Speaking to, Genie Gan, Head of Public Affairs for APAC at Kaspersky, said that the government of India wants to ensure a safe and accessible internet to all, and this notification and the directions contained are intended to put in place checks and balances to ensure cyber security of its citizens.
“Reporting of cyber incidents is well defined in the directions but poses a few practical challenges, and those need to be addressed, as reporting within six hours may not be feasible in all scenarios,” Gan said. “In addition, maintenance of logs for 180 days place a cost of compliance and creation of infrastructure. Kaspersky’s business fundamentals are well grounded in India with a strong team.”
This means that customers may have to shell out more money for VPN services. Reporting requirements and maintaining data logs of all ICT systems will significantly add to the recurring costs of doing business in India. If these costs persist, the companies will eventually have to pass them on to the users.
“Another aspect that still needs practical clarity is on data privacy – ensuring data protection of such huge volumes of logs when shared will be very overwhelming and expensive,” Gan added.
Laura Tyrylyte, head of public relations at Nord Security, said that even though the directive may not directly affect people’s ability to access the internet, it will create additional difficulties for the internet infrastructure providers and their operations.
“As digital privacy advocates, we are also concerned about the possible effect this regulation may have on people’s data,” Tyrylyte continued. “From what it seems, the amount of stored private information will be drastically increased throughout hundreds or maybe thousands of different companies. It is hard to imagine that all small and medium enterprises will have a proper means to ensure the security of such data.”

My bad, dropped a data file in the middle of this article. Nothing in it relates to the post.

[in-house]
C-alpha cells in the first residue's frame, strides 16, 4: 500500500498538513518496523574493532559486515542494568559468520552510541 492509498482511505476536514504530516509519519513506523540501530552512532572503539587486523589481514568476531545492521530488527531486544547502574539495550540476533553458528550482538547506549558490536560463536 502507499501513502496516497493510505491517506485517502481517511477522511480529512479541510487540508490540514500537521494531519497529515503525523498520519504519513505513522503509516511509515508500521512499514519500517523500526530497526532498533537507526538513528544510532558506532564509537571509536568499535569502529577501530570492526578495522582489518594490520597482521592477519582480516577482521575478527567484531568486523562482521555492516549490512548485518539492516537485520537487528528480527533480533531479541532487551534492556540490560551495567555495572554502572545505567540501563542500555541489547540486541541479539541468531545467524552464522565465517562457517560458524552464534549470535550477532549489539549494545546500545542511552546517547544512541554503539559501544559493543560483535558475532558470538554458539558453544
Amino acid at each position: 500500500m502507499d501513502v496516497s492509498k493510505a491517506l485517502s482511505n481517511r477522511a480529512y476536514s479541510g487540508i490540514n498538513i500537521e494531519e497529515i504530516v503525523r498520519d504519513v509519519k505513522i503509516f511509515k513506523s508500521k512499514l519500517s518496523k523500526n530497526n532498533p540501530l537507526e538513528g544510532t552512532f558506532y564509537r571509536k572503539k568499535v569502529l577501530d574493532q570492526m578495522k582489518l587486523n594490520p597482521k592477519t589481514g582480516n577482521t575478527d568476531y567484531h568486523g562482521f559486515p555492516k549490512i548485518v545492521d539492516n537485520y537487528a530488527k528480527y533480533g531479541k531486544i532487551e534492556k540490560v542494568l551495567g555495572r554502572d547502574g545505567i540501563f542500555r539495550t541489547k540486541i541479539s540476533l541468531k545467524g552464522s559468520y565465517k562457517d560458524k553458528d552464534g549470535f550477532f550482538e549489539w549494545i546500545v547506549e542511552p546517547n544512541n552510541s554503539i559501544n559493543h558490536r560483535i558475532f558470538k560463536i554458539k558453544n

Demanding extension

Nord Security has also said that while the regulations and intentions are valid, they would need more time to discuss the matter. The company is still yet to announce its next step.
“While we welcome the Indian government's intentions to improve the state of cybersecurity in general, we believe that the discussion period regarding the latest directive should be extended,” said Laura Tyrylyte, head of public relations at Nord Security. “If adopted as is, the new regulation may cause more adverse effects than it should, and that might outweigh potential benefits. With regards to our response, we are still assessing the situation and looking for the best course of action.”

Discussions on as the deadline loom

The last day to comply with the new regulations is almost here. Given the industry concerns, the government had reportedly held talks with several relevant people, but they haven’t reached a consensus so far. Although the rules don’t apply to enterprises now, any potential action against VPNs for non-compliance could impact all kinds of customers in India, potentially hurting the operations of many businesses.